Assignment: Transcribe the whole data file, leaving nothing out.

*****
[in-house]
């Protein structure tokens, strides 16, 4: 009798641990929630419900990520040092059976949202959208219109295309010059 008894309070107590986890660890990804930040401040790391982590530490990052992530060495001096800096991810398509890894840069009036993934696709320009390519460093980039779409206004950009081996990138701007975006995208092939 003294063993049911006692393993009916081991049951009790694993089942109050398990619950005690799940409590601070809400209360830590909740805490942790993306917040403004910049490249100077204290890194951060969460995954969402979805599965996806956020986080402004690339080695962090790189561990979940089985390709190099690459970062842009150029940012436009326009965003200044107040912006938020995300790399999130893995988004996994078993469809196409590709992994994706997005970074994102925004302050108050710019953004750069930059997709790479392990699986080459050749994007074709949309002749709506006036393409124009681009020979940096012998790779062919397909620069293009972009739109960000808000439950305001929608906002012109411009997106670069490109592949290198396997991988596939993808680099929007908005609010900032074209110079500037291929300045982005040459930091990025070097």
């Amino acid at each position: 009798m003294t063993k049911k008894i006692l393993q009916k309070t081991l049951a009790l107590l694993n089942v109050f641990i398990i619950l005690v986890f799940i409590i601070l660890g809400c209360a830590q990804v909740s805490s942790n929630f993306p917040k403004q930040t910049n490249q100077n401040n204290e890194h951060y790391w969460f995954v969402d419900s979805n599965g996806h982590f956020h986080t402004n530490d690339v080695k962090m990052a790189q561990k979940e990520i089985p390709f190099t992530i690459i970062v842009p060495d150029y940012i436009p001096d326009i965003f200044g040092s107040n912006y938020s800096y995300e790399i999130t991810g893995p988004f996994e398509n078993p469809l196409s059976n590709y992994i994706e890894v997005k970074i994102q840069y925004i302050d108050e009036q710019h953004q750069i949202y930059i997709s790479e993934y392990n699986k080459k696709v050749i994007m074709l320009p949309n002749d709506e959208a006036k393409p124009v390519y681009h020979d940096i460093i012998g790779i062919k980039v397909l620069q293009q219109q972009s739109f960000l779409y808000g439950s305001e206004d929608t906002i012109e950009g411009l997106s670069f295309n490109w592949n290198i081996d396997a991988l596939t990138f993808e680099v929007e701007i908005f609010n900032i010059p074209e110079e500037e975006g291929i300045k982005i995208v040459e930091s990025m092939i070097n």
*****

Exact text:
[in-house]
């Protein structure tokens, strides 16, 4: 009798641990929630419900990520040092059976949202959208219109295309010059 008894309070107590986890660890990804930040401040790391982590530490990052992530060495001096800096991810398509890894840069009036993934696709320009390519460093980039779409206004950009081996990138701007975006995208092939 003294063993049911006692393993009916081991049951009790694993089942109050398990619950005690799940409590601070809400209360830590909740805490942790993306917040403004910049490249100077204290890194951060969460995954969402979805599965996806956020986080402004690339080695962090790189561990979940089985390709190099690459970062842009150029940012436009326009965003200044107040912006938020995300790399999130893995988004996994078993469809196409590709992994994706997005970074994102925004302050108050710019953004750069930059997709790479392990699986080459050749994007074709949309002749709506006036393409124009681009020979940096012998790779062919397909620069293009972009739109960000808000439950305001929608906002012109411009997106670069490109592949290198396997991988596939993808680099929007908005609010900032074209110079500037291929300045982005040459930091990025070097």
């Amino acid at each position: 009798m003294t063993k049911k008894i006692l393993q009916k309070t081991l049951a009790l107590l694993n089942v109050f641990i398990i619950l005690v986890f799940i409590i601070l660890g809400c209360a830590q990804v909740s805490s942790n929630f993306p917040k403004q930040t910049n490249q100077n401040n204290e890194h951060y790391w969460f995954v969402d419900s979805n599965g996806h982590f956020h986080t402004n530490d690339v080695k962090m990052a790189q561990k979940e990520i089985p390709f190099t992530i690459i970062v842009p060495d150029y940012i436009p001096d326009i965003f200044g040092s107040n912006y938020s800096y995300e790399i999130t991810g893995p988004f996994e398509n078993p469809l196409s059976n590709y992994i994706e890894v997005k970074i994102q840069y925004i302050d108050e009036q710019h953004q750069i949202y930059i997709s790479e993934y392990n699986k080459k696709v050749i994007m074709l320009p949309n002749d709506e959208a006036k393409p124009v390519y681009h020979d940096i460093i012998g790779i062919k980039v397909l620069q293009q219109q972009s739109f960000l779409y808000g439950s305001e206004d929608t906002i012109e950009g411009l997106s670069f295309n490109w592949n290198i081996d396997a991988l596939t990138f993808e680099v929007e701007i908005f609010n900032i010059p074209e110079e500037e975006g291929i300045k982005i995208v040459e930091s990025m092939i070097n």